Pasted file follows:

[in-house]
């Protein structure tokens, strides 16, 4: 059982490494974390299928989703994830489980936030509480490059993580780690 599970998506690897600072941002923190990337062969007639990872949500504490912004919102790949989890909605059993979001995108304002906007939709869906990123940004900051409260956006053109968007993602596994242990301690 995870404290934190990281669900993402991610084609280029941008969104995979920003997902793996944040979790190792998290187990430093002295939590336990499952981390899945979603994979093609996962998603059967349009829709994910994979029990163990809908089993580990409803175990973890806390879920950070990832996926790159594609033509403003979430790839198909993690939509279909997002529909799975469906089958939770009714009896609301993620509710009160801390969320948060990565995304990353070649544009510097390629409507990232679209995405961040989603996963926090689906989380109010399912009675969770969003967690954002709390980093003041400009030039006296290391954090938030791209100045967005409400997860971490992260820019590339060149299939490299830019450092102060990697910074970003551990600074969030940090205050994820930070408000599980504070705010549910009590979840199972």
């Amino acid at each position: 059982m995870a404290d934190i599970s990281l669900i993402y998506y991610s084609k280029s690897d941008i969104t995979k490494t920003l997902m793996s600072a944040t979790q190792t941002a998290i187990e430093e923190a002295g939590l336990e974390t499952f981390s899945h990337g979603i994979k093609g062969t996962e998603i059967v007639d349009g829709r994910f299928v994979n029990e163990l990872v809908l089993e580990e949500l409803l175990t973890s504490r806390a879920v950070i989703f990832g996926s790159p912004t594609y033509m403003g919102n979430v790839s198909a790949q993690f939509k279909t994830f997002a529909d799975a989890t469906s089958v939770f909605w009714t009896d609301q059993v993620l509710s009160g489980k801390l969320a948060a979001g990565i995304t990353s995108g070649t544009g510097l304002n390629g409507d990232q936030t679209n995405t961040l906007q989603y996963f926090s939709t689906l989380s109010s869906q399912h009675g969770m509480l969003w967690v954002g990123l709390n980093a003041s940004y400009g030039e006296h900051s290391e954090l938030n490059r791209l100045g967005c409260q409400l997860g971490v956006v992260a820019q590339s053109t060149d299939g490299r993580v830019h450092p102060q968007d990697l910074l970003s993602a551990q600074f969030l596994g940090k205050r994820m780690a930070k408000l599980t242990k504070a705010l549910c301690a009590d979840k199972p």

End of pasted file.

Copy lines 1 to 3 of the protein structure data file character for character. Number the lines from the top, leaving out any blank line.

[in-house]
């Protein structure tokens, strides 16, 4: 059982490494974390299928989703994830489980936030509480490059993580780690 599970998506690897600072941002923190990337062969007639990872949500504490912004919102790949989890909605059993979001995108304002906007939709869906990123940004900051409260956006053109968007993602596994242990301690 995870404290934190990281669900993402991610084609280029941008969104995979920003997902793996944040979790190792998290187990430093002295939590336990499952981390899945979603994979093609996962998603059967349009829709994910994979029990163990809908089993580990409803175990973890806390879920950070990832996926790159594609033509403003979430790839198909993690939509279909997002529909799975469906089958939770009714009896609301993620509710009160801390969320948060990565995304990353070649544009510097390629409507990232679209995405961040989603996963926090689906989380109010399912009675969770969003967690954002709390980093003041400009030039006296290391954090938030791209100045967005409400997860971490992260820019590339060149299939490299830019450092102060990697910074970003551990600074969030940090205050994820930070408000599980504070705010549910009590979840199972």
């Amino acid at each position: 059982m995870a404290d934190i599970s990281l669900i993402y998506y991610s084609k280029s690897d941008i969104t995979k490494t920003l997902m793996s600072a944040t979790q190792t941002a998290i187990e430093e923190a002295g939590l336990e974390t499952f981390s899945h990337g979603i994979k093609g062969t996962e998603i059967v007639d349009g829709r994910f299928v994979n029990e163990l990872v809908l089993e580990e949500l409803l175990t973890s504490r806390a879920v950070i989703f990832g996926s790159p912004t594609y033509m403003g919102n979430v790839s198909a790949q993690f939509k279909t994830f997002a529909d799975a989890t469906s089958v939770f909605w009714t009896d609301q059993v993620l509710s009160g489980k801390l969320a948060a979001g990565i995304t990353s995108g070649t544009g510097l304002n390629g409507d990232q936030t679209n995405t961040l906007q989603y996963f926090s939709t689906l989380s109010s869906q399912h009675g969770m509480l969003w967690v954002g990123l709390n980093a003041s940004y400009g030039e006296h900051s290391e954090l938030n490059r791209l100045g967005c409260q409400l997860g971490v956006v992260a820019q590339s053109t060149d299939g490299r993580v830019h450092p102060q968007d990697l910074l970003s993602a551990q600074f969030l596994g940090k205050r994820m780690a930070k408000l599980t242990k504070a705010l549910c301690a009590d979840k199972p």